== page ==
Founder of Nikola Corp. Trevor Milton was convicted of fraud for misleading investors electric truck company, a stunning failure for the door-to-door salesman-turned-billionaire who promised to revolutionize the auto industry.

Milton, 40, was convicted by a federal jury in Manhattan on Friday of one count of securities fraud and two counts of wire fraud, aiding the Justice Department’s crackdown on corporate crime. He faces many years of imprisonment.

It’s been a wild ride for the charismatic entrepreneur, whose fortune has dwindled into the hundreds of millions since Nikola’s stock surged when the company floated its stock in June 2020. Milton, who remains the company’s largest individual shareholder, founded Nikola in 2014 and built it into a company valued at $34 billion when it went public, more than Ford at one point Motor Co.

The rapid growth of the startup, which at the time had no profit, happened against the background of a wave electric car companies go public through special purpose acquisition companies, or SPACs, starting two years ago as investors searched the landscape for the next Tesla. Going the SPAC route allowed them to sell their companies based on future performance projections rather than actual financial results. Some of the biggest names on Wall Street have poured money into the sector.

Celebrity endorsement

After Nicola’s listing, ordinary investors also began to pay attention to Milton’s vision, and the company became a lot of discussion on the Internet. Elon Muskwas While Nicola initially focused on the heavy commercial trucks, it branched out into sports and consumer electric vehicles. All this was complemented by celebrity endorsements such as Heavy D of the Diesel brothers, who promoted the Badger pickup truck, a product that never made it to the visualization stage.

Prosecutors alleged that Milton encouraged retail investors to buy Nikola stock by making false claims about the company’s products and capabilities in numerous podcast and television interviews, grossly exaggerating Nikola’s ability to produce trucks powered by hydrogen fuel cells as well as its ability to produce its own fuel.

It was “lie after lie after lie,” Assistant U.S. Attorney Jordan Estes told jurors in his closing arguments Thursday. “His lie may have been on social media, but make no mistake: it was an old-fashioned scam.”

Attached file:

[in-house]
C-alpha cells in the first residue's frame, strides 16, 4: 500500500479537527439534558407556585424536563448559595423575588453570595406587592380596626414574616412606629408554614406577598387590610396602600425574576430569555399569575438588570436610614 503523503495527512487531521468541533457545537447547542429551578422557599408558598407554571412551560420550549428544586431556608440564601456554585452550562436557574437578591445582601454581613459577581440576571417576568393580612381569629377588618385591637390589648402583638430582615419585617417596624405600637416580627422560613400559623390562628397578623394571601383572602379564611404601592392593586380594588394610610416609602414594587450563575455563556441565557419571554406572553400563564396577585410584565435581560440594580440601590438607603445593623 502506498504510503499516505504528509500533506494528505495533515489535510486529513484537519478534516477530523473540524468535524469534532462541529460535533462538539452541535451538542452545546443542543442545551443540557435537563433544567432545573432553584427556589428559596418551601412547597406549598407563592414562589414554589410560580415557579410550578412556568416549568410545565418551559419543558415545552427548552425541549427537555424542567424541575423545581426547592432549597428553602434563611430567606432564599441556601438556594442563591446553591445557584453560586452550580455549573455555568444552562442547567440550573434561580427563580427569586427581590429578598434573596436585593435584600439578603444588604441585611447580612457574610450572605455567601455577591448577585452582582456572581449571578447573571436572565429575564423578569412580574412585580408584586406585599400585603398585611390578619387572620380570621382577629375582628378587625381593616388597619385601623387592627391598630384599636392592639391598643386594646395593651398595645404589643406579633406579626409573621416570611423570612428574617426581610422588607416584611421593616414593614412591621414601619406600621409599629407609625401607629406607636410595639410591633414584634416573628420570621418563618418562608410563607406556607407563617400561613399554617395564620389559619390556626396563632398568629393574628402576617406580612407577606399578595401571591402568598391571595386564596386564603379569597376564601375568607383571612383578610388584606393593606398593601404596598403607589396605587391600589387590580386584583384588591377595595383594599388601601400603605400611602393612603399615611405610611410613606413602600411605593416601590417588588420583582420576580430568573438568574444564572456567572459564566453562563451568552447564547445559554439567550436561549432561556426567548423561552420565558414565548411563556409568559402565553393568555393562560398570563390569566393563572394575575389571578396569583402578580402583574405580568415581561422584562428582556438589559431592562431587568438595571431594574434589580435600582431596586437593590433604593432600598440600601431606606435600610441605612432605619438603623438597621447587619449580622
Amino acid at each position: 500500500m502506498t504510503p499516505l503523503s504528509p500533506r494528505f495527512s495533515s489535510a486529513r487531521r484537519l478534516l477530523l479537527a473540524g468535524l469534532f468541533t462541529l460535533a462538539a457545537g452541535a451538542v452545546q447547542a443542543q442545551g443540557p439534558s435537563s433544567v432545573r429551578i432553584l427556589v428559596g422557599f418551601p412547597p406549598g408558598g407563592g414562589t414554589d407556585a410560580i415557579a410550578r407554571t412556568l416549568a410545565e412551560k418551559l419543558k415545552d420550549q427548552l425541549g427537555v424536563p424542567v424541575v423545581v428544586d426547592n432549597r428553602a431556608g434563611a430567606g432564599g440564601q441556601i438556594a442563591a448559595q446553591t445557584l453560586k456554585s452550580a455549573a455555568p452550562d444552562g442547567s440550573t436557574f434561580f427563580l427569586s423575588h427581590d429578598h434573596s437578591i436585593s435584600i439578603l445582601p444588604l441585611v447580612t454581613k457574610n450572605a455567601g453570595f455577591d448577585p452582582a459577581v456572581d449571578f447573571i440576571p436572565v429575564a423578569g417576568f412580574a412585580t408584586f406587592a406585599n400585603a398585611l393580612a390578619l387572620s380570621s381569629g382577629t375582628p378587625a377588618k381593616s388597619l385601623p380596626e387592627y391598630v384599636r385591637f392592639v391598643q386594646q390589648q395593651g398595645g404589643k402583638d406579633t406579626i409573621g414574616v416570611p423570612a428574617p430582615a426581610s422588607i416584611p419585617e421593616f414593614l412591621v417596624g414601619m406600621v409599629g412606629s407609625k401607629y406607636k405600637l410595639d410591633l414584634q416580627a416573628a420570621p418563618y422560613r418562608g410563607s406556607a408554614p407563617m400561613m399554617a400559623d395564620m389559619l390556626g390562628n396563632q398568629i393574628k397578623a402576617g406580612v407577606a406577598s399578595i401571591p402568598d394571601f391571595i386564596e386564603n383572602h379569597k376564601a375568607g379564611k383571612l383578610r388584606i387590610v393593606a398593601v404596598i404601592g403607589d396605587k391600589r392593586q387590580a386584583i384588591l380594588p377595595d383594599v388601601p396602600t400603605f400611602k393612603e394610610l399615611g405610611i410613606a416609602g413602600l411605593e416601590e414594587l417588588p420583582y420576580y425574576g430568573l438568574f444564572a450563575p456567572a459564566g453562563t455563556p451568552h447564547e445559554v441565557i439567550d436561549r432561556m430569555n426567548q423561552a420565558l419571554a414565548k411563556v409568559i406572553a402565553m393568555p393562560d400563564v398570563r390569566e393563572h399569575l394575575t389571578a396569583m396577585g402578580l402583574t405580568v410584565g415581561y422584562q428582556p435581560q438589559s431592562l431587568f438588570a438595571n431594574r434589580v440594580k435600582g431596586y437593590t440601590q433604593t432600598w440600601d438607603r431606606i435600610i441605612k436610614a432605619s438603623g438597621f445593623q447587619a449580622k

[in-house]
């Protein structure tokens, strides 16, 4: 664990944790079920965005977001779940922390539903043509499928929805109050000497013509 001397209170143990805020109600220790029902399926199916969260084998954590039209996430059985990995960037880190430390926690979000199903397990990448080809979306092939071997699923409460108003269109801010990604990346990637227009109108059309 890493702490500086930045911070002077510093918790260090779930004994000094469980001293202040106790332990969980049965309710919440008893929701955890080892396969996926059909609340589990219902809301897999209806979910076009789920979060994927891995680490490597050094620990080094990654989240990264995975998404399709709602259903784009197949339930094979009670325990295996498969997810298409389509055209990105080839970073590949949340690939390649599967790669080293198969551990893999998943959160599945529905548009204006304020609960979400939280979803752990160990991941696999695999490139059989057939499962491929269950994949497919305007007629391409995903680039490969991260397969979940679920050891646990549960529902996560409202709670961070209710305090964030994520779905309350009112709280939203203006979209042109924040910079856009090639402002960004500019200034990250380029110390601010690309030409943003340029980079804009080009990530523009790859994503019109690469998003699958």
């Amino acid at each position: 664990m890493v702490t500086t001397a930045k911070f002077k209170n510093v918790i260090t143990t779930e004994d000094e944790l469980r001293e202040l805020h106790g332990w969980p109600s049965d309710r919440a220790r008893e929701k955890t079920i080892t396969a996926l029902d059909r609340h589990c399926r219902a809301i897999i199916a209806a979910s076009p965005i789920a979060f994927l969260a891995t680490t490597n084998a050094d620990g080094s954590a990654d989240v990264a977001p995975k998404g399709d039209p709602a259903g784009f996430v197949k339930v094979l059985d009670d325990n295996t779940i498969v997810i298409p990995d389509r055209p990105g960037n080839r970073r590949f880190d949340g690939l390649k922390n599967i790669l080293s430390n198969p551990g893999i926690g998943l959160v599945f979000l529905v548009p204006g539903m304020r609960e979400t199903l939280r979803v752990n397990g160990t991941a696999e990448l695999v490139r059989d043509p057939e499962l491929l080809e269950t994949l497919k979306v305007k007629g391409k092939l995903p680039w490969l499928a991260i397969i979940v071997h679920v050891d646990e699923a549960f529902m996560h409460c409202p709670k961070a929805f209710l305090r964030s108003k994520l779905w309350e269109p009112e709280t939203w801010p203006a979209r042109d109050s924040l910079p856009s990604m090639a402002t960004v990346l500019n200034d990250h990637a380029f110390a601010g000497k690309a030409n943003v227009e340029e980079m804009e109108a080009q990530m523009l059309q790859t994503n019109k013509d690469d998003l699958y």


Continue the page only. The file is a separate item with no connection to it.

Milton’s lawyers called the case “prosecution by misrepresentation,” arguing that their client never intended to mislead potential investors and that, in any event, his statements were not material or important enough to influence those investors’ decisions.

Milton was generally in good spirits as he arrived at court in a suit and tie to sit with his lawyers. At times there were dozens of people in the courtroom, and his family and friends occupied the first two rows at the defense table.

In his closing statement, which brought Milton’s wife to tears, defense attorney Mark Mukasey asked jurors to “imagine what a nightmare it must be for Trevor at 40 years old to have his life hanging in the balance” because of an overzealous prosecution.

There were brighter moments. Mukasey took a few practice swings with a phantom putter during a busy call during Friday’s jury trial.

During the trial, which began with opening statements on September 13, the government called a dozen witnesses. It all started with Paul Lackey, a former Nikola contractor whose fraud allegations helped spur the criminal investigation.

Lackey, an engineer at electric drive systems company EVDrive, said he gave information to Nate Anderson’s Hindenburg Research in exchange for a share of the company’s profits. A September 2020 short-seller report called Nikola a “convoluted fraud” that, among other allegations, overstated the capabilities of its earliest test trucks. Nicola’s shares fell.

The government called other Nicola insiders to the witness stand. Among them:

  • Brendan Babiars, a former designer at Nikola, who said the prototype of the planned electric car startup Badger pickup truck was made partly of components from a Ford F-150 Raptor
  • Chief Executive Mark Russell, who said he only learned after joining the company that its debut electric truck had neither a natural gas turbine nor a fuel cell when Milton introduced it
  • CFO Kim Brady said Milton was so “hyper-focused” on the company’s share price that when the stock fell $5 on its first day of trading, he thought something was wrong with the Nasdaq

The defense called Harvard Law School professor Allen Ferrell, an economics expert Stock exchangewho told jurors that traders largely shrugged off statements Milton made between when his company went public and before he resigned.

The case is United States v. Milton, 21-cr-478, United States District Court, Southern District of New York (Manhattan).